A New Translation Allows Readers to Follow Avraham Sutzkever’s Poetic Journey from Siberia to Tel Aviv

The great Yiddish poet Avraham Sutzkever (1913-2010) wrote poems while confined by the Nazis to the Vilna Ghetto, where he labored tirelessly to preserve Jewish books and manuscripts before escaping to take up arms with local partisans. After World War II, he settled in Israel, where he did much to foster and encourage other Yiddish writers while composing a prodigious poetic legacy of his own. Reviewing a newly published volume of his work, translated into English by Richard Fein, James Nadel writes:

[M]any of the pieces included [by Fein] have never before been rendered into English, but others have appeared in previous collections of Sutzkever’s work. The most prominent poems of the latter category are also those closest to Fein’s heart: the Siberia series from 1952–53, which was originally published in an earlier, longer, and somewhat different form in 1937. The series reflects on Sutzkever’s childhood years when he lived near the steppe city of Omsk. . . .

The poem “Recognition,” [part of this Siberia series], features a young speaker running to the top of a mountain because his father has told him that that is where the world ends. Arriving at the summit, the poet finds not an insurmountable boundary, but a platform from which he can gaze upon an expansive world and his “little dot of a father.” The realization that the world and its natural wonders continue beyond the isolated corner of his family’s cottage transforms the speaker of the poem into an unstoppable force of nature. . . .

Indeed, the scene . . . is transposed from the mountains of Siberia to the deserts of Israel in a previously untranslated poem (“Here I Am Fated to See . . . ”), written 35 years after the original image came into being and nearly twenty years after it was published in the Siberia series. Summiting the cliffs of a wadi, Sutzkever views the landscape through a “tear,” just as he had gazed upon the snow and ice of Siberia. The fire of the wadi reminds him of the “savor” of first snow. He has the same “revelation” that he did as “a child on the mountain” at the “beginning of my beginning.” Realizing the parallels between these two moments, the poet comments, “Someone wants my soul to fall to its knees/ Before it rises brand new in humid mirrors.”

These poems have never before appeared in the same volume, in English or in Yiddish. Read in tandem, they illustrate Sutzkever’s encounter with a new natural landscape to which he can apply his developed poetic sensibility. Past, present, and future mingle in this space. The poet is resurrected, phoenix-like, in fire, but the world around him is a mirror that reflects his frozen memories. The initial image of “discovery” is transmuted into continual and cyclical reinvention.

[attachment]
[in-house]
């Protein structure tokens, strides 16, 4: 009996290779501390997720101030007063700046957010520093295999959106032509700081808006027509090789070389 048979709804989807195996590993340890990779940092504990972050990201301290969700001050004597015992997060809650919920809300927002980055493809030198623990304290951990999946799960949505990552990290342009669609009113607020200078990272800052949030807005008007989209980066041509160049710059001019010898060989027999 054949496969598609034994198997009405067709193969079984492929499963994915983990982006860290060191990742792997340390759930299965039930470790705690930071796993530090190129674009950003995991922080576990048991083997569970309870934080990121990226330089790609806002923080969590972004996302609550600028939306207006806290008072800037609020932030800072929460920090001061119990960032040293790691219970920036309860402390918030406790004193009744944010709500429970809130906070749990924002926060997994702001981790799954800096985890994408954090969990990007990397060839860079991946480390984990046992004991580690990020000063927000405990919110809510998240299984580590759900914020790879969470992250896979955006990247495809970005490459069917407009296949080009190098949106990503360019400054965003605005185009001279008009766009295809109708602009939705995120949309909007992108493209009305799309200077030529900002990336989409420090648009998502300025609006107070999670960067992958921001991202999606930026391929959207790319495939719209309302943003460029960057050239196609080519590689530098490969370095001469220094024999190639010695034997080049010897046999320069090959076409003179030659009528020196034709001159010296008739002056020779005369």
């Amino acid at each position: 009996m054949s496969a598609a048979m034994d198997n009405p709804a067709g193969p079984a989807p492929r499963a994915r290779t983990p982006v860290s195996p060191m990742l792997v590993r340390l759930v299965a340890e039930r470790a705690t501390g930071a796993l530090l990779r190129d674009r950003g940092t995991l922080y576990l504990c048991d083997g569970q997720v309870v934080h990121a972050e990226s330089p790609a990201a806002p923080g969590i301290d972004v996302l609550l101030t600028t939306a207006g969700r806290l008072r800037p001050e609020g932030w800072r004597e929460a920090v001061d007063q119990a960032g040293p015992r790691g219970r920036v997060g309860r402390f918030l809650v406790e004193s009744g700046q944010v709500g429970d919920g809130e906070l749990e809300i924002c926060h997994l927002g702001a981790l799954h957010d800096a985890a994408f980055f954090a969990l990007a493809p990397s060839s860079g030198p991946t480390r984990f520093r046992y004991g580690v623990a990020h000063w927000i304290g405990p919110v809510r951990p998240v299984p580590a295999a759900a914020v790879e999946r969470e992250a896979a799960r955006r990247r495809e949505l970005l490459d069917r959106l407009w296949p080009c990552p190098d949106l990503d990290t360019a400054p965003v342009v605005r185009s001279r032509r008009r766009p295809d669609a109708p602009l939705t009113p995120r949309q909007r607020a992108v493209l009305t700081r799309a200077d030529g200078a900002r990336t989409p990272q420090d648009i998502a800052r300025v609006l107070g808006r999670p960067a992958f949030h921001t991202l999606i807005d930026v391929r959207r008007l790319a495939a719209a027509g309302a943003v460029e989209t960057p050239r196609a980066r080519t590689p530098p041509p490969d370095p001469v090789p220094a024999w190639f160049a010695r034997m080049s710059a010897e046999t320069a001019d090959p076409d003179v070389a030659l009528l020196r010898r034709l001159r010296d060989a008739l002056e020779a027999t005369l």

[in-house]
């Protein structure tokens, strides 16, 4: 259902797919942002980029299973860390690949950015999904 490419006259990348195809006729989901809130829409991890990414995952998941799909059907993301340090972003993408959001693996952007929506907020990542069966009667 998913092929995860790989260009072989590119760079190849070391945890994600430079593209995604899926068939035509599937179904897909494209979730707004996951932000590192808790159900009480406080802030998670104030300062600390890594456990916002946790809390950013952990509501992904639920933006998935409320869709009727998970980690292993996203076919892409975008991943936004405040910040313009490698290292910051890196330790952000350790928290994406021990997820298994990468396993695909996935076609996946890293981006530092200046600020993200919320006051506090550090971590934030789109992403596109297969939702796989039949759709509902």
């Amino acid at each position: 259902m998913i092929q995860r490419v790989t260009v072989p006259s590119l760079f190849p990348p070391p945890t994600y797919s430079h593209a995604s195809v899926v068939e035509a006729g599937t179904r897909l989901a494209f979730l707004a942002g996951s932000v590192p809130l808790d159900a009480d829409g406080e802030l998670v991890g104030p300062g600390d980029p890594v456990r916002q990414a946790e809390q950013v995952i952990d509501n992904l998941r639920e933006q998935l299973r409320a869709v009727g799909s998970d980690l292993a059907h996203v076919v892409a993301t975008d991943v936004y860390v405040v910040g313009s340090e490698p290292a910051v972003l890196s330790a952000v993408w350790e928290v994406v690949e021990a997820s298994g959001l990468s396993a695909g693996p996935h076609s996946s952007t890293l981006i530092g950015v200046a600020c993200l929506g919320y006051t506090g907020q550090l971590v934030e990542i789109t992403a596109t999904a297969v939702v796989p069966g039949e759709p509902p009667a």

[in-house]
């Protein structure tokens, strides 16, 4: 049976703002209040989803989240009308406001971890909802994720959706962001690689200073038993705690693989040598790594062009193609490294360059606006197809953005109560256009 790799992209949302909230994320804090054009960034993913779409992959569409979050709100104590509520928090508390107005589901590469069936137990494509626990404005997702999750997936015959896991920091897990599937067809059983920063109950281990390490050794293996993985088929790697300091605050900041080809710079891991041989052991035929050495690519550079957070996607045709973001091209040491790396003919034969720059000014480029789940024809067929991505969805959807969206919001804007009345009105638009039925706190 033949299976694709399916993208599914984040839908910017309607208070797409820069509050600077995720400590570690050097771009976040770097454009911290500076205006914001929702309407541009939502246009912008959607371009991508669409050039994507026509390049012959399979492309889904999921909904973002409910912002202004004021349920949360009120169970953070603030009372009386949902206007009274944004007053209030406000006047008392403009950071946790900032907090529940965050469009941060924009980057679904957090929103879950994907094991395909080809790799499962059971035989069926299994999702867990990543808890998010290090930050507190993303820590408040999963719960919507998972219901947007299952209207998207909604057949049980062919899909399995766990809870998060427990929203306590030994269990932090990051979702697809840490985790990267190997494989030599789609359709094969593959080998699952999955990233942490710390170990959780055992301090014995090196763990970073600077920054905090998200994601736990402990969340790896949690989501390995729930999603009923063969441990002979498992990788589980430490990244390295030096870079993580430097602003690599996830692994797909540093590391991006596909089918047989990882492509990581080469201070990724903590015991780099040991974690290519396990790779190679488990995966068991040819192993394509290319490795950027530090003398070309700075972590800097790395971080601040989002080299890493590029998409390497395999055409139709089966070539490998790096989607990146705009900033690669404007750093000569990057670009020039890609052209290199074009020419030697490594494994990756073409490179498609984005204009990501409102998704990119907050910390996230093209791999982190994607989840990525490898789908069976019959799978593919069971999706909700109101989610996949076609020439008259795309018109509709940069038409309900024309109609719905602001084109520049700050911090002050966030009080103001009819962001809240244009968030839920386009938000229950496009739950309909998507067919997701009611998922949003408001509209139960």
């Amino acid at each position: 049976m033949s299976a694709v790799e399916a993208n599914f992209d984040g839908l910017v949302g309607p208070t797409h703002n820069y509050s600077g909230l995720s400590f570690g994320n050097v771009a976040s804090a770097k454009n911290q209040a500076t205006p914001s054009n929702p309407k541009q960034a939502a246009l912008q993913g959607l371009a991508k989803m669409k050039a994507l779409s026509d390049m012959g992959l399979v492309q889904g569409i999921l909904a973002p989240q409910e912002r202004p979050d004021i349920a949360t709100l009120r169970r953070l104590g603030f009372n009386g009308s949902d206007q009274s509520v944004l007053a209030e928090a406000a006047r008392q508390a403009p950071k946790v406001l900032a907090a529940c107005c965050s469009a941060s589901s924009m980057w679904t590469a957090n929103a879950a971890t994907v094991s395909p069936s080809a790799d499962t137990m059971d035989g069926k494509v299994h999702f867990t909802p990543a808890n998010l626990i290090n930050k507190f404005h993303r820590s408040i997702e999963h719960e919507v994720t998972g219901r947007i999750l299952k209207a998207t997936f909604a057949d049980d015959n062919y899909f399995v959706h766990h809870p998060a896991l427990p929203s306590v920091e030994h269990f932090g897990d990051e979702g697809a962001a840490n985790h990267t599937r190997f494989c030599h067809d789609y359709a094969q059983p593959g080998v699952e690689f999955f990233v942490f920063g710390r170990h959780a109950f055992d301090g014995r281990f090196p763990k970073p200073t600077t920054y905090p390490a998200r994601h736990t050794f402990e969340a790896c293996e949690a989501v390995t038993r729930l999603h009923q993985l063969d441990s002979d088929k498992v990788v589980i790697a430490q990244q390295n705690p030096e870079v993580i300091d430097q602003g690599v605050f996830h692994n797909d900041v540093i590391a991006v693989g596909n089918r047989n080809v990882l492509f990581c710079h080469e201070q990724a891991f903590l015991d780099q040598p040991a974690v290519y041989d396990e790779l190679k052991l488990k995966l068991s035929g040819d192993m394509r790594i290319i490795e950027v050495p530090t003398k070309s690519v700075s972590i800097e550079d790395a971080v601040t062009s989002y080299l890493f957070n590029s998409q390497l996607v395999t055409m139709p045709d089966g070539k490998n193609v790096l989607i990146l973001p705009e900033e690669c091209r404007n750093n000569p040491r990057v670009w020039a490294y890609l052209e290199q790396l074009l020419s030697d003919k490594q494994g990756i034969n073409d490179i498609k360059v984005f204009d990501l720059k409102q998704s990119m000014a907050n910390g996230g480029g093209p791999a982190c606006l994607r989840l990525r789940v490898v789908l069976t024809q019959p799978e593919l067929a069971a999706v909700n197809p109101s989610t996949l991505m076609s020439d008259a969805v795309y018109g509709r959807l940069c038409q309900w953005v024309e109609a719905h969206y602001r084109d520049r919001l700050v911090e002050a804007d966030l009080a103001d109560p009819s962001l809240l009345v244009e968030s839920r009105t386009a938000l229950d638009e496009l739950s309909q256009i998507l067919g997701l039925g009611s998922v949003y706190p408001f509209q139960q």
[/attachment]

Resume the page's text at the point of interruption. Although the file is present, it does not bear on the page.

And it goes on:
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Read more at In geveb

More about: Avraham Sutzkever, Poetry, Siberia, Yiddish literature

Don’t Let Iran Go Nuclear

Sept. 29 2022

In an interview on Sunday, National Security Advisor Jake Sullivan stated that the Biden administration remains committed to nuclear negotiations with the Islamic Republic, even as it pursues its brutal crackdown on the protests that have swept the country. Robert Satloff argues not only that it is foolish to pursue the renewal of the 2015 nuclear deal, but also that the White House’s current approach is failing on its own terms:

[The] nuclear threat is much worse today than it was when President Biden took office. Oddly, Washington hasn’t really done much about it. On the diplomatic front, the administration has sweetened its offer to entice Iran into a new nuclear deal. While it quite rightly held firm on Iran’s demand to remove the Islamic Revolutionary Guard Corps from an official list of “foreign terrorist organizations,” Washington has given ground on many other items.

On the nuclear side of the agreement, the United States has purportedly agreed to allow Iran to keep, in storage, thousands of advanced centrifuges it has made contrary to the terms of the original deal. . . . And on economic matters, the new deal purportedly gives Iran immediate access to a certain amount of blocked assets, before it even exports most of its massive stockpile of enriched uranium for safekeeping in a third country. . . . Even with these added incentives, Iran is still holding out on an agreement. Indeed, according to the most recent reports, Tehran has actually hardened its position.

Regardless of the exact reason why, the menacing reality is that Iran’s nuclear program is galloping ahead—and the United States is doing very little about it. . . . The result has been a stunning passivity in U.S. policy toward the Iran nuclear issue.

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Read more at Washington Institute for Near East Policy

More about: Iran nuclear deal, Joseph Biden, U.S. Foreign policy